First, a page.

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NCJ Number: 142324 Find in a Library
Journal: Journal of Drug Issues  Volume:23  Issue:2  Dated:(Spring 1993)  Pages:167- 184
Author(s): P Reuter
Corporate Author: Rand Corporation
United States of America
Date Published: 1993
Page Count: 18
Sponsoring Agency: Ford Foundation
New York, NY 10017
Rand Corporation
Santa Monica, CA 90407-2138
Type: Legislation/Policy Analysis
Format: Article
Language: English
Country: United States of America
Annotation: This article identifies potential policy uses of drug- use prevalence estimates (number of addicts or problematic drug users), describes and assesses current prevalence estimates, examines how prevalence measures have been used in national drug policy decisions, and considers prospects for prevalence estimation in future policymaking.
Abstract: Drug-use incidence, as perhaps measured by the fraction of successive youth cohorts entering into drug use, is a prevalence derivative that could be a major influence on drug-control budgets, since this indicates the extent and nature of the problem. Other prevalence-related figures (consumption, expenditures by drug users, and drug production) are suitable as guides for decisions about resource allocation among programs; for example, consumption estimates can provide a measure of the effectiveness of interdiction by indicating what share of shipments are being seized. This might help guide decisions about allocations among various kinds of enforcement. That prevalence estimation has not been used in such policymaking in American drug strategy is due to both the limited capacities and credibility of prevalence estimates and the moralistic nature of the policy process associated with illicit drug use. The available numbers are either developed systematically from data sources that have low credibility (self-report) or are developed less systematically from sources that are not well understood. For prevalence of drug use, both trends and absolute levels can be estimated with tolerable accuracy, but the policy process is weakly linked to such estimates. Prevalence estimation could have its most important use at the local level, but the per capita cost of prevalence estimation is much higher for metropolitan areas than for the Nation, so it is not likely that it will be used extensively in the policy process. The expansion of the National Household Survey of Drug Abuse may allow some major States and some metropolitan areas to develop estimates from that survey. 23 notes and 36 references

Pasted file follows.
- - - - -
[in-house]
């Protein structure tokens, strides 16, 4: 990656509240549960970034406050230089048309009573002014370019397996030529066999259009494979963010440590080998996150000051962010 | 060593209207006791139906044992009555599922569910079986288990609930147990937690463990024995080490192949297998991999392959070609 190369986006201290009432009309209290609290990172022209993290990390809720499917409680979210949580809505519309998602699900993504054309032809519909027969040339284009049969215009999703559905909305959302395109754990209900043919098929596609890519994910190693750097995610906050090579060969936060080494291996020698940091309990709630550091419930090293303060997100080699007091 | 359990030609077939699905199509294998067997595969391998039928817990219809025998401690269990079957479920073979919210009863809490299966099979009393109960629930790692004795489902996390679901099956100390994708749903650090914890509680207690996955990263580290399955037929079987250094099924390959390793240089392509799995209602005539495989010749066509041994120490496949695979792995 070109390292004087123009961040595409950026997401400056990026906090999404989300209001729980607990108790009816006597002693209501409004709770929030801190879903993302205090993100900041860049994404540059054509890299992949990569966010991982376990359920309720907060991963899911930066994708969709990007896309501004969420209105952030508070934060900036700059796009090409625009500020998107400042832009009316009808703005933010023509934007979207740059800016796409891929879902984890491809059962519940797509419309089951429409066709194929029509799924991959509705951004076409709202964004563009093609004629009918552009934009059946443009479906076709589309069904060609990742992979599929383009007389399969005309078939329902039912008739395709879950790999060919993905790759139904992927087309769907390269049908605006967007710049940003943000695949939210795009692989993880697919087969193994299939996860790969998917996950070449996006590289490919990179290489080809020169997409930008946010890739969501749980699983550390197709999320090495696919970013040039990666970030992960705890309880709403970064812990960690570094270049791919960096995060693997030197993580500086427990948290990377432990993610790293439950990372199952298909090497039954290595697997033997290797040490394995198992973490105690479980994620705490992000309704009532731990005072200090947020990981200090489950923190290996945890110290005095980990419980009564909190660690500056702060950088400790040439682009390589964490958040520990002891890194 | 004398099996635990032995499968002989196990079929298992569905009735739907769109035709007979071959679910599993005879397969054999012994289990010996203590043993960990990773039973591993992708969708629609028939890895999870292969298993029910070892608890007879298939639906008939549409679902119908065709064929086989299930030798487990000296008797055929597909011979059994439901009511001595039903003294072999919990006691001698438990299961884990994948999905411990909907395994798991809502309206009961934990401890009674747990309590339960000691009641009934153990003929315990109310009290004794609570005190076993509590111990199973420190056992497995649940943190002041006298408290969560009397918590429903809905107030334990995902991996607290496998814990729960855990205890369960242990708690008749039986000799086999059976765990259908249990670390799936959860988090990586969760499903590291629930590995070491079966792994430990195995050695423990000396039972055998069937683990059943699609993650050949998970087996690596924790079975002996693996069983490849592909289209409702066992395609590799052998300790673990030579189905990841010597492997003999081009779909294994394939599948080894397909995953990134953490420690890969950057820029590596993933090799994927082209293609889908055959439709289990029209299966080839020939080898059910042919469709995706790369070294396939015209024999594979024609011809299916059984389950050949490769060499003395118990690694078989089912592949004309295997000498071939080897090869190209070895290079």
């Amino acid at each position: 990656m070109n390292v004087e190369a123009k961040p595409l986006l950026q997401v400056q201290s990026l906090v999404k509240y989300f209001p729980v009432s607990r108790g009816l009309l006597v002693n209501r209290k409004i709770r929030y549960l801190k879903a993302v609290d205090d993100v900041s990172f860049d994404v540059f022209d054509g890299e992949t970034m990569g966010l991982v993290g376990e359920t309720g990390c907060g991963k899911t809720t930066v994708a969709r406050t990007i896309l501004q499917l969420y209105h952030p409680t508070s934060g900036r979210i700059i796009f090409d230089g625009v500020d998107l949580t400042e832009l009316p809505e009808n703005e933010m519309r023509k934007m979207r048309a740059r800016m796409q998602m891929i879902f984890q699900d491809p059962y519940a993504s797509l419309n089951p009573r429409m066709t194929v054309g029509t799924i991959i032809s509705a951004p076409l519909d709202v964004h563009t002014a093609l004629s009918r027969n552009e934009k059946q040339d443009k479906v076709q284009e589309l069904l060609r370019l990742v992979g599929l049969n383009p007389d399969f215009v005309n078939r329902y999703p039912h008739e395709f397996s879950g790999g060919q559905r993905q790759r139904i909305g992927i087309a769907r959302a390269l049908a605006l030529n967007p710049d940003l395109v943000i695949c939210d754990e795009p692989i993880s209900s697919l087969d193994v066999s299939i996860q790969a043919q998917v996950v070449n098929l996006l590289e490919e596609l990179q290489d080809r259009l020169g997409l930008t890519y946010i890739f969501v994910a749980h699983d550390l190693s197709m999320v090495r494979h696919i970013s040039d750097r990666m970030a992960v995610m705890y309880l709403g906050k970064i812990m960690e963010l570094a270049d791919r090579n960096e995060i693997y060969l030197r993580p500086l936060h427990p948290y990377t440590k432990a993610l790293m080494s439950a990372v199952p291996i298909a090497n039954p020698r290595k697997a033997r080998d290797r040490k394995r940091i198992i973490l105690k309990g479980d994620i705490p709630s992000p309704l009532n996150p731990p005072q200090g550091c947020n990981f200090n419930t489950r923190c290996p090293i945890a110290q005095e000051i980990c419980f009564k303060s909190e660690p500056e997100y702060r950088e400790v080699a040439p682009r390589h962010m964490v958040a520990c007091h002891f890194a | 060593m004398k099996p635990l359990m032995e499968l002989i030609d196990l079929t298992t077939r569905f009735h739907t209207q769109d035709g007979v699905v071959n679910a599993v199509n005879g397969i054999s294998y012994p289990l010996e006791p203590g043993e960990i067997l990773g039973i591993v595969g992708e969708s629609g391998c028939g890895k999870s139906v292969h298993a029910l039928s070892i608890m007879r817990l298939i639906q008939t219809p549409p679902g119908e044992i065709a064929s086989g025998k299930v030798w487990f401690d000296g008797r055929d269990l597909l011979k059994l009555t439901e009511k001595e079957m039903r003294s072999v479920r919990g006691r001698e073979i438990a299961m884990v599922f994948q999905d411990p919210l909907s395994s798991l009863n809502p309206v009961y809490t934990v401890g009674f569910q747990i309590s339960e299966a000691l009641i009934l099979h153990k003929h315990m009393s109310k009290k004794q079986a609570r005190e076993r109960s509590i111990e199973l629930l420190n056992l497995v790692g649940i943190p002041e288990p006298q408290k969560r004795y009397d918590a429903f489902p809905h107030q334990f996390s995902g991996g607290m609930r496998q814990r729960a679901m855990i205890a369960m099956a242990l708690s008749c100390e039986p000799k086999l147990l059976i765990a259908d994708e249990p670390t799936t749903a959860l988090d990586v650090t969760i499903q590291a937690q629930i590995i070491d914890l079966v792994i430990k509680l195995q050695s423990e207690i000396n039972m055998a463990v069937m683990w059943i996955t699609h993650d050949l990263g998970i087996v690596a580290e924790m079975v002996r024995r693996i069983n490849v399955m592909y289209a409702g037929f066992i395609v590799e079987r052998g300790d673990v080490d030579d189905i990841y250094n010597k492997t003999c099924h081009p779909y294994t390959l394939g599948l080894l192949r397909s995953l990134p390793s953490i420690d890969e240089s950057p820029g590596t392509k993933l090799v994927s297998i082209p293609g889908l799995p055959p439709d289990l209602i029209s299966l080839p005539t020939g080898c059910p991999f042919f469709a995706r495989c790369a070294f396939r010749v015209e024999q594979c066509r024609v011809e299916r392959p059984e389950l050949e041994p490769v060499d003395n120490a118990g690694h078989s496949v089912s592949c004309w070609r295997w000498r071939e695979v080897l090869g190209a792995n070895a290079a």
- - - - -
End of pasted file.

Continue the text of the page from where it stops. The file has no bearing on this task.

Main Term(s): Drug regulation; Estimated crime incidence
Index Term(s): Allocution; Drug use; Estimating methods; Research uses in policymaking
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